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Servants and Slaves (Domestic), 2003

Sculpture, 20 x 61 x 14 cm
Rita McBride is known for her Post-minimalist sculptures closely related to industrial production and modern architecture. McBride, however, is not only a producer of objects, but also is interested in the situations which derive from them, be they performative or textual. The artist takes elements from the urban landscape to question them by altering their dimensions, colours and materials, and bringing them into the artificial space of museums, so that pipework and ventilation ducts take on a new artistic condition. In Servants and Slaves (Domestic), the spaces and elements which serve the city (drains, kitchens, garages) remind us of the role which class struggle has played in industrialisation.
And in White Elephant (Wall), she converts a part of an air-conditioning system which is normally situated on the city’s roofs into a luminous and non-polluting object. Its title comes from the expression used in English when an object is useless or a cause is lost; the expression’s origins lie in a myth about the birth of Buddha.

Technical details

Original title:
Servants and Slaves (Domestic)
Registration number:
5277
Artist:
McBride, Rita
Date created:
2003
Date acquired:
2015
Fonds:
MACBA Collection. MACBA Consortium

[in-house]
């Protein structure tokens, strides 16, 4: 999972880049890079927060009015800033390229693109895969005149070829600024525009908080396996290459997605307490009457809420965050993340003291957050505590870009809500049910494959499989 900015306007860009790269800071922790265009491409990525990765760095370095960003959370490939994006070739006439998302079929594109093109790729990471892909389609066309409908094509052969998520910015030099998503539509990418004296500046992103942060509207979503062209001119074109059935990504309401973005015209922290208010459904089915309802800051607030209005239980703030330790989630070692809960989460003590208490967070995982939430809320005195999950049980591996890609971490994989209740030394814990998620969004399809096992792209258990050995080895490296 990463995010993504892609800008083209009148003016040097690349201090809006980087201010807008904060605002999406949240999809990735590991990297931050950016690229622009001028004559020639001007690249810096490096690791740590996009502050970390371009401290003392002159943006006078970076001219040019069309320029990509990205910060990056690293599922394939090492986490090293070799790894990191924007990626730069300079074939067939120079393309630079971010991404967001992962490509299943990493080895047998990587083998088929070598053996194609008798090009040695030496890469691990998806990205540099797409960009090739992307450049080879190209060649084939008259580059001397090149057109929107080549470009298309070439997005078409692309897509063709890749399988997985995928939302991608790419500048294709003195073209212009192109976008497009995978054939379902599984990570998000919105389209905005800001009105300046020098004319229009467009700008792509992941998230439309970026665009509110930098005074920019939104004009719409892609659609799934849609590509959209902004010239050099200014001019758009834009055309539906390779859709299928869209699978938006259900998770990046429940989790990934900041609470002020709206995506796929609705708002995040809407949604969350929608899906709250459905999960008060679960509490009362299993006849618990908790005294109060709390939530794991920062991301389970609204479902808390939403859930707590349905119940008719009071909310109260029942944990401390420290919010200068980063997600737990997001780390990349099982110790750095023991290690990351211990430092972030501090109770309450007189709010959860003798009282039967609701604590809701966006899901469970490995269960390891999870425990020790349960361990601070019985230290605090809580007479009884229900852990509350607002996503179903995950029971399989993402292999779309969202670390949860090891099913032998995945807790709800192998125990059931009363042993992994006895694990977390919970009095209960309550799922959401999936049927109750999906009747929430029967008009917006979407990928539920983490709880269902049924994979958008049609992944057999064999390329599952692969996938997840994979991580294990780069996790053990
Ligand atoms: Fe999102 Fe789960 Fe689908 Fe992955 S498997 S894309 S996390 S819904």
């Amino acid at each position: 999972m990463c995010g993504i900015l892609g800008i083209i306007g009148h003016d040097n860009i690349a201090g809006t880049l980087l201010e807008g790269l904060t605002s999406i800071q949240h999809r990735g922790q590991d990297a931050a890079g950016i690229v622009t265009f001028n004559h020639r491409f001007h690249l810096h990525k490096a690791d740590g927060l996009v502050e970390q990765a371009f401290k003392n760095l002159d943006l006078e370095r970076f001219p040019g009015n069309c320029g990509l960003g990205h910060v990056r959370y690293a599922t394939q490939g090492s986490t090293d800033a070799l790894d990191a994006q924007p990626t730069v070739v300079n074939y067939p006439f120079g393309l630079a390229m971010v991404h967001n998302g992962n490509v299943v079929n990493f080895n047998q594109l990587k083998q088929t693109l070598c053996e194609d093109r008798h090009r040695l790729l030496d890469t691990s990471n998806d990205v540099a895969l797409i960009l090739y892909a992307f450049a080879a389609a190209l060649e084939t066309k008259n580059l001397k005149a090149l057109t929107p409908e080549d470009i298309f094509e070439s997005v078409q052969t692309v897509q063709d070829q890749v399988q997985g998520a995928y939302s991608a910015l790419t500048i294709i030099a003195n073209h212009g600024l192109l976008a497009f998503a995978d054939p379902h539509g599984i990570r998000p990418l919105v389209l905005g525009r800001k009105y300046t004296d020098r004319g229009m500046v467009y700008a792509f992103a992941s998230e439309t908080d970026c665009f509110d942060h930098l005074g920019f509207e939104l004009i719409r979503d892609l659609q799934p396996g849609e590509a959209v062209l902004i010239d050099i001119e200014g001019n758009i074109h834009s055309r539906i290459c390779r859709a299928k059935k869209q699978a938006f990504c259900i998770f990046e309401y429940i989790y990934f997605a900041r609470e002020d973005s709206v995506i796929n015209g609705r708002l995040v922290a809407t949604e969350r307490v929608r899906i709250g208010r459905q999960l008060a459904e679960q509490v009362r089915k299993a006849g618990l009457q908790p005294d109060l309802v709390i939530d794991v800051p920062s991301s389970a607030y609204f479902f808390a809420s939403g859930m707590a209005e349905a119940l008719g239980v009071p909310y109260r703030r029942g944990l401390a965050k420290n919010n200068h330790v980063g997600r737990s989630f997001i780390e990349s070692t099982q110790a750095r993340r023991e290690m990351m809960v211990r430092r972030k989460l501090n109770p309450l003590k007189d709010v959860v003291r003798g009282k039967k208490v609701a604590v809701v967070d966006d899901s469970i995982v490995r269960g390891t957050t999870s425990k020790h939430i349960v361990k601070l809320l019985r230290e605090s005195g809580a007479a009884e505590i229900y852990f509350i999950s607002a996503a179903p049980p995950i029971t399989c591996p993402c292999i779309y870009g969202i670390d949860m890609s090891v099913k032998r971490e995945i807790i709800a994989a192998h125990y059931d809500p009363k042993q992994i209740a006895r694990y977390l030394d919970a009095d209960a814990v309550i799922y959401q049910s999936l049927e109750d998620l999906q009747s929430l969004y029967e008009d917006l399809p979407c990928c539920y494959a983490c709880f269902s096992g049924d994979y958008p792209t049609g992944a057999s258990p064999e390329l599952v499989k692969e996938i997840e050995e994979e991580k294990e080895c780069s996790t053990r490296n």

Object type:
Sculpture
Media:
Nickel silver and aluminum
Dimensions:
20 x 61 x 14 cm (height x width x depth)
Edition number:
2012.RM.007
Credits:
MACBA Collection. MACBA Consortium. Gift of Brenda R. Potter
Copyright:
© Rita McBride, VEGAP, Barcelona
It has accessibility resources:
Yes

Accessibility resources
Audio description

The MACBA Collection features Catalan, Spanish and international art and, although it includes works from the 1920s onwards, its primary focus is on the period between the 1960s and the present.

For more information on the work or the artist, please consult MACBA's Library. To request a loan of the work, please write to colleccio [at] macba.cat.

If you need a high resolution image of the work, you must submit an image loan request.

The essence of the fragment and the module resonates deeply in my work.
Pep Agut